Commodore Perry Notes

for The U.S. War Against Asia
by William P. Meyers

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On July 14, 1853, the letters were delivered by Perry to Todo, prince of Idzu, and Ido, prince of Iwami. [251] Fillmore’s letter is reproduced on pages 251-253.

Before leaving, in defiance of an Imperial order to leave now that the letter had been delivered, Perry took his armada ten miles closer to Tokyo and anchored, then sent out smaller survey boats even further up the bay. Then he took the Mississippi yet another ten miles towards Tokyo, to near Kanagawa. The armada did not head out of the bay until July 17. [260-269]

Perry had told the Japanese he would return the next year, to Tokyo. They had told him he should get a response to his letters in Nagasaki. He stopped by Okinawa, where he had left the Supply, on his way to China. He demanded that the Japanese there allow the Americans to trade. In a letter to the authorities he said, “I wish a suitable and convenient building for the storage of coal … Say if they [Okinawan police] continue to follow the officers about, it may lead to serious consequences, and perhaps to bloodshed  … should any disturbance ensue, it will be the fault of the Lew Chewans, who have no right to set spies upon American citizens who may be pursuing their own lawful business.” He tells them they have “no power to enforce” their own laws on the Americans, and threatens trouble if they try to enforce the law. [272]

When the Okinawan authorities did not agree to Perry’s threats, “the Commodore rose and prepared to leave, declaring that if he did not receive satisfactory answers to all his demand by noon the next day, he would land two hundred men, march to Shui, and take possession of the palace there, and would hold it until the matter was settled.” [275]

When Perry departed Okinawa for China on August 1, 1853, a market was opened to American specifications, and the coal storage building was framed. [278]

After refitting in Hong Kong, the fleet sailed again for Japan on January 14, 1854. The reinforced fleet now included the Susquehanna, Powhatan, and Mississippi steam war ships; the storeships Lexington and Southampton; Macedonian, Vandalia, Saratoga, and Supply. [294] Perry had meanwhile learned that the Japanese Emperor had died, and that the Japanese wished him to postpone his return visit. Instead he speeded it up. [311]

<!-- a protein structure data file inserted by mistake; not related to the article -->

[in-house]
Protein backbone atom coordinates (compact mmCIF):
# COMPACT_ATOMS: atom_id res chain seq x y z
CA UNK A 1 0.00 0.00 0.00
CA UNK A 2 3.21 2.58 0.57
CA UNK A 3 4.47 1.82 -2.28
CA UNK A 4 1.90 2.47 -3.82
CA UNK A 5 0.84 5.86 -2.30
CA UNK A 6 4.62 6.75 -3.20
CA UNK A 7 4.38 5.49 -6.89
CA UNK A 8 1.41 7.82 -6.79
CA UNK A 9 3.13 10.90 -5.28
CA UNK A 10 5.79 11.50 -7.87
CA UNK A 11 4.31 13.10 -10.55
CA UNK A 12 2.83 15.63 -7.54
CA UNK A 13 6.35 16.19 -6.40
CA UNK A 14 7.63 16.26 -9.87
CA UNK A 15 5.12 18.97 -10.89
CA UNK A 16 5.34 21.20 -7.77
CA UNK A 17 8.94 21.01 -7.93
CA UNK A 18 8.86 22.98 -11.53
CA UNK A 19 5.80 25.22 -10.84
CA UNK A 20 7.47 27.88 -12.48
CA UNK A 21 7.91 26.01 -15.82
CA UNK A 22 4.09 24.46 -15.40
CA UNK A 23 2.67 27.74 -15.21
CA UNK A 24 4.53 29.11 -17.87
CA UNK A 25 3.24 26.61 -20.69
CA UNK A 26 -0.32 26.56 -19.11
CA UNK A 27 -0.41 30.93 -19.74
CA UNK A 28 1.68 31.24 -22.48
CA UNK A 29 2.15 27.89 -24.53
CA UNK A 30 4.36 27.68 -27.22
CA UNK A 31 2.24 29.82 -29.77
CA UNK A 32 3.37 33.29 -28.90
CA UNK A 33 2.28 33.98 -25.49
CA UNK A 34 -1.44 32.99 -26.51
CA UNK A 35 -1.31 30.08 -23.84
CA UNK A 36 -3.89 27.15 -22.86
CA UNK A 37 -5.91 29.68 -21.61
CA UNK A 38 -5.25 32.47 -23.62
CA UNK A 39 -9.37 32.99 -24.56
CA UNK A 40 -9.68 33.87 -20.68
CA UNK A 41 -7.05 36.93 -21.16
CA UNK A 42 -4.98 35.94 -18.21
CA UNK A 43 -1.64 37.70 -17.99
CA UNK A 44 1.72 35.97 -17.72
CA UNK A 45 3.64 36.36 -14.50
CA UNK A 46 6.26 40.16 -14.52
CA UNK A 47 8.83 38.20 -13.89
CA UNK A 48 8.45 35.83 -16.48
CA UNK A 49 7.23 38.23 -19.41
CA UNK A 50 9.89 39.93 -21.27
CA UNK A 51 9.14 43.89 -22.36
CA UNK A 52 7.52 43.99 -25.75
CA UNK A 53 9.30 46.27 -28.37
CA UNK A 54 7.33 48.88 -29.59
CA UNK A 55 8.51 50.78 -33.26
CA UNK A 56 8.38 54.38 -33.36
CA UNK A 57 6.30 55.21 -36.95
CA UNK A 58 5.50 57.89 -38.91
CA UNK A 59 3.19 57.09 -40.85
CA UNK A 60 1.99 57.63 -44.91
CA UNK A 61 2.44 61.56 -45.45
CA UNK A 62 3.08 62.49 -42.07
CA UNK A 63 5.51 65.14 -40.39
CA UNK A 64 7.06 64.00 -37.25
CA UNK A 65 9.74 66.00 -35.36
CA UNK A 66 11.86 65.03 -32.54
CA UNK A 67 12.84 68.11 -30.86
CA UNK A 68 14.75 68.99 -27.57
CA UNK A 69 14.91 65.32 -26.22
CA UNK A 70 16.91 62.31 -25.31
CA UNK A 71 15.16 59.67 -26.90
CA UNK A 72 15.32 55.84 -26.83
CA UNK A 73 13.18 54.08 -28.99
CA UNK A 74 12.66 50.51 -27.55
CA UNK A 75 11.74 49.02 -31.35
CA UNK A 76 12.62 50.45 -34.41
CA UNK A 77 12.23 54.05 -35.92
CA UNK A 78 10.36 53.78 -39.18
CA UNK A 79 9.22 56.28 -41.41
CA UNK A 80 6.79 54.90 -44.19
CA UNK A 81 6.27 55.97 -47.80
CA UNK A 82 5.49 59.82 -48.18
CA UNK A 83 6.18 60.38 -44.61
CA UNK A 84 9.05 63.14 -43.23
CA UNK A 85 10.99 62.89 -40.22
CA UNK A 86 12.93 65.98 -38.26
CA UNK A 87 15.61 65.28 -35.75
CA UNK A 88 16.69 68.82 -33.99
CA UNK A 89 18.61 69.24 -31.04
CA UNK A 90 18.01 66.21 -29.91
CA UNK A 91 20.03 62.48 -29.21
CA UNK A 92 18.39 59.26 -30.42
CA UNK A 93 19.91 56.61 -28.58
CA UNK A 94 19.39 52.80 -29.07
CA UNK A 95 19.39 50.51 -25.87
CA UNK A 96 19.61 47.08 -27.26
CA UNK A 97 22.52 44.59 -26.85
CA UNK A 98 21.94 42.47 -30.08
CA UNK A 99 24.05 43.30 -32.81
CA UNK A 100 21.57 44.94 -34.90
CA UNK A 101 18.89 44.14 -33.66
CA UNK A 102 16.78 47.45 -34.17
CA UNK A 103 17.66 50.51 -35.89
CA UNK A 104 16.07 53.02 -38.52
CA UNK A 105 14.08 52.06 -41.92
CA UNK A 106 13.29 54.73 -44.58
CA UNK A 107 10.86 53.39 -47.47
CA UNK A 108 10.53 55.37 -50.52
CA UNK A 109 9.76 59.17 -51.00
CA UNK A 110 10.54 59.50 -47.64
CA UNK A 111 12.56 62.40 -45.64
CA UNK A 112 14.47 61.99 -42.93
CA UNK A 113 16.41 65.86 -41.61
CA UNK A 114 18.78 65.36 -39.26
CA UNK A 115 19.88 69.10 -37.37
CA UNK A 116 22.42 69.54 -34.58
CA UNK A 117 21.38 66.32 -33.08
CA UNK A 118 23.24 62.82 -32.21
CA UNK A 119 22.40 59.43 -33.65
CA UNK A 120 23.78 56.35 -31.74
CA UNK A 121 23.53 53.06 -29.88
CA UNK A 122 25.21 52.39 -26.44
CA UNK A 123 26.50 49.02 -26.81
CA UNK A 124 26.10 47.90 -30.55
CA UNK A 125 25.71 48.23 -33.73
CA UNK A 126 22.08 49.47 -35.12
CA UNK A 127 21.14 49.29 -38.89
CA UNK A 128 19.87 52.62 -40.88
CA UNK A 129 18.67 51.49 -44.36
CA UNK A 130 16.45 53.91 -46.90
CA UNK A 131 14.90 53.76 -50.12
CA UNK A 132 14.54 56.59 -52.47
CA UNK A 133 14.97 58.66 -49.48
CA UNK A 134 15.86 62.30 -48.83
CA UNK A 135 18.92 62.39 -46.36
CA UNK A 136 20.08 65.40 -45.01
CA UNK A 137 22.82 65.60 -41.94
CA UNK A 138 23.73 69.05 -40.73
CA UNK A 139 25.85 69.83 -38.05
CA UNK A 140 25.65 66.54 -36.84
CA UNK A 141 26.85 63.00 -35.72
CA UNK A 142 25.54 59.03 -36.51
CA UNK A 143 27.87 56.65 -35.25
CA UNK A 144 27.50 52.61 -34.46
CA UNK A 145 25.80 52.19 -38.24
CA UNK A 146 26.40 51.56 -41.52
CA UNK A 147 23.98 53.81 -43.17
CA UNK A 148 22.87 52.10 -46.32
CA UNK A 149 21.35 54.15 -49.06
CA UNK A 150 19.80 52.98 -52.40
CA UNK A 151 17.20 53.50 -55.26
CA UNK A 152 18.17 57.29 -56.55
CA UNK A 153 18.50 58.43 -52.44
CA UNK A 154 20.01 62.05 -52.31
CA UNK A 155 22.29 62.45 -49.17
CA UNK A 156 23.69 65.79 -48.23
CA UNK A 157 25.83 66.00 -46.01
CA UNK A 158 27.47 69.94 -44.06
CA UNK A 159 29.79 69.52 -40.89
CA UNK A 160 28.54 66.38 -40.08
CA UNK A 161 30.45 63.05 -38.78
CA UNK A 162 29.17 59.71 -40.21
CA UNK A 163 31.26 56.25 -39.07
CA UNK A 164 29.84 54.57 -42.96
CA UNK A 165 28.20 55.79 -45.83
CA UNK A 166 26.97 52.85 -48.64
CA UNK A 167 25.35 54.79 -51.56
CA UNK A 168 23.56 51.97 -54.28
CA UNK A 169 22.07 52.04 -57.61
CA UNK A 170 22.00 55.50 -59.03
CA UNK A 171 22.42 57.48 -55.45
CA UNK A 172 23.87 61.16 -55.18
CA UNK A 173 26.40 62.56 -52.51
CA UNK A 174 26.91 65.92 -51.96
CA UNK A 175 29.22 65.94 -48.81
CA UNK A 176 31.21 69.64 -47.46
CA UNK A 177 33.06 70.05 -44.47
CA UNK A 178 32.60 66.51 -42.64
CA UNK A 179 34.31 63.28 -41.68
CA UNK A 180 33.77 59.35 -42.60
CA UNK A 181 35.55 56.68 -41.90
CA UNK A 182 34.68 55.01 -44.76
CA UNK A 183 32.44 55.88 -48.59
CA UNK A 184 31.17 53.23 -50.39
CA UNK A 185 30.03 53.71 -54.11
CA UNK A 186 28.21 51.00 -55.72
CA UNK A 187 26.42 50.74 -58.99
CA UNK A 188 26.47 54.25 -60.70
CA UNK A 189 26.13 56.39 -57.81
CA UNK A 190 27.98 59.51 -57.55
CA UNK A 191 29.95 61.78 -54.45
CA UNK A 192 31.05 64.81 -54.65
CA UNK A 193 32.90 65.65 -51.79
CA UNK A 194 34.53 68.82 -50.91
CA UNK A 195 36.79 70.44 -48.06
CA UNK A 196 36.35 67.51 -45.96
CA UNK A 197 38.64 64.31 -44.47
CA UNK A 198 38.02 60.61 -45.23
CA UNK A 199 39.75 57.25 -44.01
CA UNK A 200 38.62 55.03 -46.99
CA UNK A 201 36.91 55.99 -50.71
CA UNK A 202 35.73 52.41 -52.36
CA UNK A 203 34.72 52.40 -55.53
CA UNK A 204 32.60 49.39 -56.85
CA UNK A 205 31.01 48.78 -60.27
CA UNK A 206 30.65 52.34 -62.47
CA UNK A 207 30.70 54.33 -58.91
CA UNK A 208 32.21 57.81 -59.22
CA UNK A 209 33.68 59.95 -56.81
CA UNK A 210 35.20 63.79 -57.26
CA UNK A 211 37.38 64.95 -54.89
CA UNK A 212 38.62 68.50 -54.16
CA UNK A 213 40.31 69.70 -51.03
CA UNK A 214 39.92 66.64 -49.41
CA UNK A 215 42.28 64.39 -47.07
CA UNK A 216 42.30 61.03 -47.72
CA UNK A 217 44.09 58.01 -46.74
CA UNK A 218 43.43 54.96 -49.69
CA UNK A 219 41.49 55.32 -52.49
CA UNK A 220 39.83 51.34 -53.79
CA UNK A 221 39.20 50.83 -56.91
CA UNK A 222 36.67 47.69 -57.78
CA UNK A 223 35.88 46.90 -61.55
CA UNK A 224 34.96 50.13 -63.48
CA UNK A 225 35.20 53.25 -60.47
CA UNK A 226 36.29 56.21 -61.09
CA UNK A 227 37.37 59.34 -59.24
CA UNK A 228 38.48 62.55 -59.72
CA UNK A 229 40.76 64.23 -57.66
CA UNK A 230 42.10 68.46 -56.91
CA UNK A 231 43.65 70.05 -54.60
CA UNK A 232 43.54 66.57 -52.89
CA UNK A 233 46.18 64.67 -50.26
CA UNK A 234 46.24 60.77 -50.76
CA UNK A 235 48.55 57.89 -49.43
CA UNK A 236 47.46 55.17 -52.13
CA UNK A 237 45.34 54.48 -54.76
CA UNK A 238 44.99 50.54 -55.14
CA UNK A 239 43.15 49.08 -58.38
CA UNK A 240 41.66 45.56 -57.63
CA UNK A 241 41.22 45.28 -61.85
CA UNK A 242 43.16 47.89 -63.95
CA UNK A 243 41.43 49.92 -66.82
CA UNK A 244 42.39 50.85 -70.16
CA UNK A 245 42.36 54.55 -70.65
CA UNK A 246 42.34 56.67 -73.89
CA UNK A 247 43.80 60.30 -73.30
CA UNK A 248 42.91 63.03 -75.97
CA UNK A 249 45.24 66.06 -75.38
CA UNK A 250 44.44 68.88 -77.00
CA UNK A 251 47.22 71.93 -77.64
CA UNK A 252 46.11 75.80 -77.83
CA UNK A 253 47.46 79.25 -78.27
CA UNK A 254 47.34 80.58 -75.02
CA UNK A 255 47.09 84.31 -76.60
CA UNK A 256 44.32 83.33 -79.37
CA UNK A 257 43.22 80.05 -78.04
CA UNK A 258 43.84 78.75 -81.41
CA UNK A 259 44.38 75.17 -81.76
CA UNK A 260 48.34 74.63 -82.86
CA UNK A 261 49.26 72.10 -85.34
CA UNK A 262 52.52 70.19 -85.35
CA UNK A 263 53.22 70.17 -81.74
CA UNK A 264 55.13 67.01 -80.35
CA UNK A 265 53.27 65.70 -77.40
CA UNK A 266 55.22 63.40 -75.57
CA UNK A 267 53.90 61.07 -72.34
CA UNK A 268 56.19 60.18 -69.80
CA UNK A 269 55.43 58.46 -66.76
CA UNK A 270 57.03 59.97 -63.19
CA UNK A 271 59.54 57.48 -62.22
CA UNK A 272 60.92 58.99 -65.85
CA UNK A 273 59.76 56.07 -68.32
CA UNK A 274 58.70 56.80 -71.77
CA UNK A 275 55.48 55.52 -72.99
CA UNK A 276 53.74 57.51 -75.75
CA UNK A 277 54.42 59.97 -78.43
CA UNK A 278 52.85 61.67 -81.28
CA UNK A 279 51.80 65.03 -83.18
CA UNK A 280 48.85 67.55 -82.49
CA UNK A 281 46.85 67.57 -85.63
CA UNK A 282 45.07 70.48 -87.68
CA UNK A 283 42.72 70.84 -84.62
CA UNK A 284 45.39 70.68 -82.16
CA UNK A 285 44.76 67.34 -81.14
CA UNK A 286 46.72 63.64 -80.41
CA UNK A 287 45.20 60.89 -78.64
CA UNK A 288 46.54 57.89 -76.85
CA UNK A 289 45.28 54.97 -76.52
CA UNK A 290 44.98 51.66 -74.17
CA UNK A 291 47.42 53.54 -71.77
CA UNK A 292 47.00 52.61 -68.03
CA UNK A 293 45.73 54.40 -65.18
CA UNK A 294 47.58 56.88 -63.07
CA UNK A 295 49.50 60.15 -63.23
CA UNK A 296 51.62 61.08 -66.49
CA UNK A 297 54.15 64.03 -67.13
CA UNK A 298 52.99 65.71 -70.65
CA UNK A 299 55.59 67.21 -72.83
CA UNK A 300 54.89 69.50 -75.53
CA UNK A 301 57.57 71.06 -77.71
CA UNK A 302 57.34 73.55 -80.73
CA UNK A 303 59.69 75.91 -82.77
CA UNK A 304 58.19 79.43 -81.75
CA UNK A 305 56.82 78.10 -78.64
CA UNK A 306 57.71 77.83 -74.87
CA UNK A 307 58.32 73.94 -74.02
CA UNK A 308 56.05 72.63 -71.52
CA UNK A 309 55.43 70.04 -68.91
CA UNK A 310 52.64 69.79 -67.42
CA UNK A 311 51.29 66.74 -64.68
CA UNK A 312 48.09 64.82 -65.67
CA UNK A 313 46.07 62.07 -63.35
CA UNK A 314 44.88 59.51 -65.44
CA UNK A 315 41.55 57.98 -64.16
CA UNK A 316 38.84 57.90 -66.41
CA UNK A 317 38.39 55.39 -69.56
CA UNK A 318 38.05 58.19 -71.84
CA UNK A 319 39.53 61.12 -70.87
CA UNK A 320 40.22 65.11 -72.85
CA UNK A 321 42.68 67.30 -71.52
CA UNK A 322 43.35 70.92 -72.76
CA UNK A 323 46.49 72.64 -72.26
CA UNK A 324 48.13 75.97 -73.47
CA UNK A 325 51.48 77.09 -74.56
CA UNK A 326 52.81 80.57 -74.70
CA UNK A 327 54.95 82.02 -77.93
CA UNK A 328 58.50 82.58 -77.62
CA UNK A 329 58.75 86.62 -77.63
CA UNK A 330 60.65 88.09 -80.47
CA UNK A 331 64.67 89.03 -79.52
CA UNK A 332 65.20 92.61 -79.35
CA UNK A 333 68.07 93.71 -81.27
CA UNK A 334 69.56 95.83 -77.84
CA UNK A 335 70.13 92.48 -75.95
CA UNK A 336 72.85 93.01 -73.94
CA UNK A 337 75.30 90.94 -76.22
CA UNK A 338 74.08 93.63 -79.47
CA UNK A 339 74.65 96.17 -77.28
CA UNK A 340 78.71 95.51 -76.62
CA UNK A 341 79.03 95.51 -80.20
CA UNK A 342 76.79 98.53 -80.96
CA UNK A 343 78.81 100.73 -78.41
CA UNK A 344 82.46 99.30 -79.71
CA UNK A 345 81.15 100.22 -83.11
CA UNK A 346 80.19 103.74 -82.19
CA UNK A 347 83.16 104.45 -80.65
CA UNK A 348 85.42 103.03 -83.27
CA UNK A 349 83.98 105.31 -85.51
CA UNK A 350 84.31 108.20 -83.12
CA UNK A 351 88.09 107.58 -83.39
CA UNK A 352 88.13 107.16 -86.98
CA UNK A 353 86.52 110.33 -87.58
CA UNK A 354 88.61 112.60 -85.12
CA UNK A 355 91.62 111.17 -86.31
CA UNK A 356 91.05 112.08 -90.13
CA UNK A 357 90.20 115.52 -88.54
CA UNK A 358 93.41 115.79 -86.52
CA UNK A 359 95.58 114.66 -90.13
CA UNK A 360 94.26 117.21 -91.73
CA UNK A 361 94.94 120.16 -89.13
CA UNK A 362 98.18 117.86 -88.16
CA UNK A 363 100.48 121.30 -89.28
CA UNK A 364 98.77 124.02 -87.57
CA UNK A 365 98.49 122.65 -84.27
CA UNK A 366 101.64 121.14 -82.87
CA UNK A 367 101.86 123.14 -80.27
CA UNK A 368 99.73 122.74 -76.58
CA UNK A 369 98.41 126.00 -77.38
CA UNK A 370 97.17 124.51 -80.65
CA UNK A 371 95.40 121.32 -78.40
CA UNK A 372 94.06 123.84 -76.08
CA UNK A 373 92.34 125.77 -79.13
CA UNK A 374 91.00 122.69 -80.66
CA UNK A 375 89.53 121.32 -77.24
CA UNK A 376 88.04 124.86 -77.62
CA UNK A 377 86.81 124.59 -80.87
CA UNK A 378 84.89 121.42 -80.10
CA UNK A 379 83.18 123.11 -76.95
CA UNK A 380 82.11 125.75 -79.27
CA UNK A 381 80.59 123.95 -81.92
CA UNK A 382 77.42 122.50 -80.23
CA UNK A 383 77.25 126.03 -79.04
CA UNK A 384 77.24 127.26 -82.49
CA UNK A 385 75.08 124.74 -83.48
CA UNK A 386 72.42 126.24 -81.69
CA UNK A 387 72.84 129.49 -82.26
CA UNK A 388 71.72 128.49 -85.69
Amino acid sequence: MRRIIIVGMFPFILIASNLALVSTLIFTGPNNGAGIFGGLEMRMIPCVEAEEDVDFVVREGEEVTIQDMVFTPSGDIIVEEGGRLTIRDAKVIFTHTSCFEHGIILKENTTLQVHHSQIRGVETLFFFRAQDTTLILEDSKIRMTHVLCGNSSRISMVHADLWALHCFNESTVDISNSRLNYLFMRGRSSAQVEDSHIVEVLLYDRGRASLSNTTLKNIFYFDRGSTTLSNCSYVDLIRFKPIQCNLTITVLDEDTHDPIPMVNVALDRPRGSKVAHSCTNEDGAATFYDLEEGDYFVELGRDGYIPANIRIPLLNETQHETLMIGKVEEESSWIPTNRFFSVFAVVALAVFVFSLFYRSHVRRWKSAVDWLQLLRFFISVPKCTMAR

Again, Naha (or Napha), Okinawa was the first port of call. In case the trip to Japan proper was a failure, “He had arranged, provided the Japanese government refused to negotiate, or to assign a port of resort for our merchant or whaling ships, to take under surveillance of the American flag the island of Great Lew Chew [Okinawa], a dependency of the Empire of Japan. This if necessary, was to be done on the ground of reclamation for insults and injuries well known to have been committed upon American citizens.” In fact he had already issued a proclamation assuming “limited authority on the island of Great Lew Chew.” [312]

On February 11, 1854 the fleet reached the Bay of Yedo [Tokyo Bay]. After a mishap with the Macedonia running aground, the Armada ignored Japanese officials in ships trying to get them to anchor near Uraga, and proceeded to the “American anchorage,” about 20 miles from Tokyo, near the villages of Otsu and Torigasaki. [316]

Japanese officials then asked the armada to return to Uraga to meet on land there. Perry through subordinates said he would not return to Uraga, and would go all the way to Tokyo if the Japanese would not meet near the American anchorage. [317]

Further negotiations back and forth, with Perry all along violating reasonable requests from the Japanese government, including sailing his war ships to within 8 miles of Tokyo, continued until they agreed on March 1 to meet at the village of Yoku-hama (Yokohama) near the American anchorage. [318-327]

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